England: Hemp crop gives jobs to war refugees

A hemp garden in England helps migrants to make a living
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A hemp crop in England has become famous for receiving and employing immigrants from various countries. It is the Oxfordshire town home of the famous Oxford University and has now become a kind of hemp refugee.

In the United Kingdom, medical cannabis has been legal since 2018 and hemp crops are allowed if they have the respective licenses for by-products with cannabidiol (CBD) extracts or its fibers.

The cooperative with the initiative to teach immigrants and refugees how to work with hemp is Hempen Organic. Since one of the main concerns of this population group is to find where to live, the representatives of the project launched the “Growing Solidarity” program, whose focus is to help with work and housing.

According to reports, there are at least 10 million refugees in the UK, so there is real solidarity to help them with their adaptation to society.

“We work with people through weekly sessions on our farm and in local neighborhoods. Together we exchange skills, share knowledge, combat social isolation, and build resilience, with nature as a foundation,” says Patrick Gillett, one of the project managers.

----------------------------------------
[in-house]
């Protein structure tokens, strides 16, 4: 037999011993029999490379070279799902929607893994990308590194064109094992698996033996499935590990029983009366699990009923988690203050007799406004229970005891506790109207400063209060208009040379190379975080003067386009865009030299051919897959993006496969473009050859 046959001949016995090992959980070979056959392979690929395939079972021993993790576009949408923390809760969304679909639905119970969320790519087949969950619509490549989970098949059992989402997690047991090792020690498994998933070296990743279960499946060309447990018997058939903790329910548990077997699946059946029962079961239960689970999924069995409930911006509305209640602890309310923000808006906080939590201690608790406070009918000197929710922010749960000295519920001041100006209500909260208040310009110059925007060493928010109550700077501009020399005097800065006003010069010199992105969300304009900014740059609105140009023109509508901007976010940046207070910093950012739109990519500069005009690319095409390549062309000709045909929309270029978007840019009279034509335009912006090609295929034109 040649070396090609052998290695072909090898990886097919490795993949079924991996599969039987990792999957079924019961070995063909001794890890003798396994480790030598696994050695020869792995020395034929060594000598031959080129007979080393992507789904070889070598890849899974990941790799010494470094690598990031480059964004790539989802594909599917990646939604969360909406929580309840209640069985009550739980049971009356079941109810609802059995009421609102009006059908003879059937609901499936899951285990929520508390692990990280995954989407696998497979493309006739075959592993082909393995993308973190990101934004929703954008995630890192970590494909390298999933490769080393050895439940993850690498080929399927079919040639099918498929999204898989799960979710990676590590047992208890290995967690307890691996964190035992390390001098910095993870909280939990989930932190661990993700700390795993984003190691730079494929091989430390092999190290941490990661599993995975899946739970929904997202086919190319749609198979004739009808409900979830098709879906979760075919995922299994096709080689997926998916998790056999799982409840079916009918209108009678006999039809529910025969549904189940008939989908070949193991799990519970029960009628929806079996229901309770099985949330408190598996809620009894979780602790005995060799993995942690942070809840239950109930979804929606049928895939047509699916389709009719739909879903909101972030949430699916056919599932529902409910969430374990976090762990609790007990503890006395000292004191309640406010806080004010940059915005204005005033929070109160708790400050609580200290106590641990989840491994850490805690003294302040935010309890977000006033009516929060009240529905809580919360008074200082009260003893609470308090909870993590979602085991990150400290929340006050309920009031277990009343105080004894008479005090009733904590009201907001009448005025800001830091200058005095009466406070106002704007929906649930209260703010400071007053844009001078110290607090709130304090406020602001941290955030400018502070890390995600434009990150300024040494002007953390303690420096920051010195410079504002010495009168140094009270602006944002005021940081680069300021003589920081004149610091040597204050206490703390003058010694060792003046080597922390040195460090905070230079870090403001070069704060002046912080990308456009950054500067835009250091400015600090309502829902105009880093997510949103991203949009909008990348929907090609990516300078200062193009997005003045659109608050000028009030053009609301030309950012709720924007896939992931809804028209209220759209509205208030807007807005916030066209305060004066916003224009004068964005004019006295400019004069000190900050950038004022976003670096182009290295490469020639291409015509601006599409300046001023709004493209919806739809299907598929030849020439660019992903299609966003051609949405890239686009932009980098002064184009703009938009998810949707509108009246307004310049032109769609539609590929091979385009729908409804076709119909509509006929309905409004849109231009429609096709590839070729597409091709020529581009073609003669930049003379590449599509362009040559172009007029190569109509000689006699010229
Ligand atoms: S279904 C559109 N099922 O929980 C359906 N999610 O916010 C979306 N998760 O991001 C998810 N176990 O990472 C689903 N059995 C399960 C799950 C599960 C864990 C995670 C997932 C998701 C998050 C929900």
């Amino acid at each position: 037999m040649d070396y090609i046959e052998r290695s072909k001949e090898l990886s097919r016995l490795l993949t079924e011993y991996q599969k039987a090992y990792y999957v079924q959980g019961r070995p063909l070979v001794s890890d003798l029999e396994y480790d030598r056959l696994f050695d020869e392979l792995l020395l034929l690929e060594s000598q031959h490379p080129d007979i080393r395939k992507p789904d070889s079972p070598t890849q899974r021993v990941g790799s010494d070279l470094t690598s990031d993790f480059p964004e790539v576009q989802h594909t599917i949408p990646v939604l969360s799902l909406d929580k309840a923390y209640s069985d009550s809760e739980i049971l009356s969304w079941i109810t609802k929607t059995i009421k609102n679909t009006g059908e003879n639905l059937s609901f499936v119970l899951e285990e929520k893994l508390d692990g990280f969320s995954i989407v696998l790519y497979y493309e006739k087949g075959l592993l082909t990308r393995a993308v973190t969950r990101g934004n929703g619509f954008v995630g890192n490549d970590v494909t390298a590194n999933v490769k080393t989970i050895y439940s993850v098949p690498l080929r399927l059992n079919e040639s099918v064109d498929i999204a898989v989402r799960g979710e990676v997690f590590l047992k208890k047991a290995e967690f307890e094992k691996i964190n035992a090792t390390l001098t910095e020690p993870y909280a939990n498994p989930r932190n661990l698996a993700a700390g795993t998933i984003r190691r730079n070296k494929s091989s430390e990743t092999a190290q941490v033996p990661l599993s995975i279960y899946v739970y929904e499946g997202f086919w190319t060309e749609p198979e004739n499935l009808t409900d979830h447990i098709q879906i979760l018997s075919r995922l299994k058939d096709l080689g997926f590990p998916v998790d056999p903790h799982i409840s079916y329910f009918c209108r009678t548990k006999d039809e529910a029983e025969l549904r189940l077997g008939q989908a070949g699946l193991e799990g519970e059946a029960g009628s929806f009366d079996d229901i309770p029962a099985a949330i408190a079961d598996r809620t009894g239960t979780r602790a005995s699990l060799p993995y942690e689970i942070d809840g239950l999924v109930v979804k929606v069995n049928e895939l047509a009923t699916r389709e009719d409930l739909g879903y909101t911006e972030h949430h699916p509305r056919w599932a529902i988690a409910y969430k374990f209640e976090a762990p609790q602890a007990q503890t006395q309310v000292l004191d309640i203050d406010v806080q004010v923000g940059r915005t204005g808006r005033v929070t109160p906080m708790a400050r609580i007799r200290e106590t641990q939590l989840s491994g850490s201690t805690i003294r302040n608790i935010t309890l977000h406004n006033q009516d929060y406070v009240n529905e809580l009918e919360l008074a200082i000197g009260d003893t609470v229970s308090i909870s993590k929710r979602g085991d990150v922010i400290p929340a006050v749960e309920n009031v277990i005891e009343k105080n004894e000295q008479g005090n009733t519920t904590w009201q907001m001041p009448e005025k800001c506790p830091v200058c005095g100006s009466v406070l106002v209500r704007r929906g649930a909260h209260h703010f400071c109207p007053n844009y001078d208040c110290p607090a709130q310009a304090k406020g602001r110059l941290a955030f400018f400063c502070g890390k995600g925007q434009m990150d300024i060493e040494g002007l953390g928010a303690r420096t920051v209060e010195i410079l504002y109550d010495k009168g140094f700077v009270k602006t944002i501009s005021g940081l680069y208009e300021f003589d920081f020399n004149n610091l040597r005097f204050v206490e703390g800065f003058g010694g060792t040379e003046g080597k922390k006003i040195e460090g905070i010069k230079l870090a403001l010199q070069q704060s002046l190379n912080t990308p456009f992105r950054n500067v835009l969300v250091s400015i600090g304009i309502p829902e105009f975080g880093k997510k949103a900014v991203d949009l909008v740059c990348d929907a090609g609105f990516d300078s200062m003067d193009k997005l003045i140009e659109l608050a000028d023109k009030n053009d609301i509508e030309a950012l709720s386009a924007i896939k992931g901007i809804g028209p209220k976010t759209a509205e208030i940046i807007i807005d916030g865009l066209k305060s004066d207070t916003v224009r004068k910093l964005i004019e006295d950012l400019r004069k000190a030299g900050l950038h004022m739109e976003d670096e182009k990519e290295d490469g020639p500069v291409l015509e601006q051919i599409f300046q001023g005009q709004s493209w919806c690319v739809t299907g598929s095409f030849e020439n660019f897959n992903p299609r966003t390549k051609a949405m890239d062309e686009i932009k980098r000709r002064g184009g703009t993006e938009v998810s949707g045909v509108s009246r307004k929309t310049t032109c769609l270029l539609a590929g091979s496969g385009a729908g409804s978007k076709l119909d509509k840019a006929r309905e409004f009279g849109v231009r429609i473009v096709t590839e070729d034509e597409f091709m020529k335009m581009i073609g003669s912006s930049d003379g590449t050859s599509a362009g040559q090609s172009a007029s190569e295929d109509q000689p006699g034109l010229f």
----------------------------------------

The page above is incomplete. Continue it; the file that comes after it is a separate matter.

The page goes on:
This organization was also created to improve inclusivity and contribute to the non-discrimination of these people.

The initiative seeks to empower people in an “interactive way to grow, cook, eat and share, while addressing barriers to accessing healthy and nutritious food, including hemp,” he explains.

For their interesting work, the Hempen Organic team was recognized by the institution “City of Sanctuaries of the United Kingdom” who awarded a distinction for their annual work.

This has opened the doors for them to work with different institutions of social good. With their project and the help of the team they can develop different CBD-based products that they have to import as the business licensing situation is complicated now.

Growers are demanding that the interpretation of the “licensing regime” be changed as it does not benefit cooperative production as much as industrial production.

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Written by:

Daniel Gómez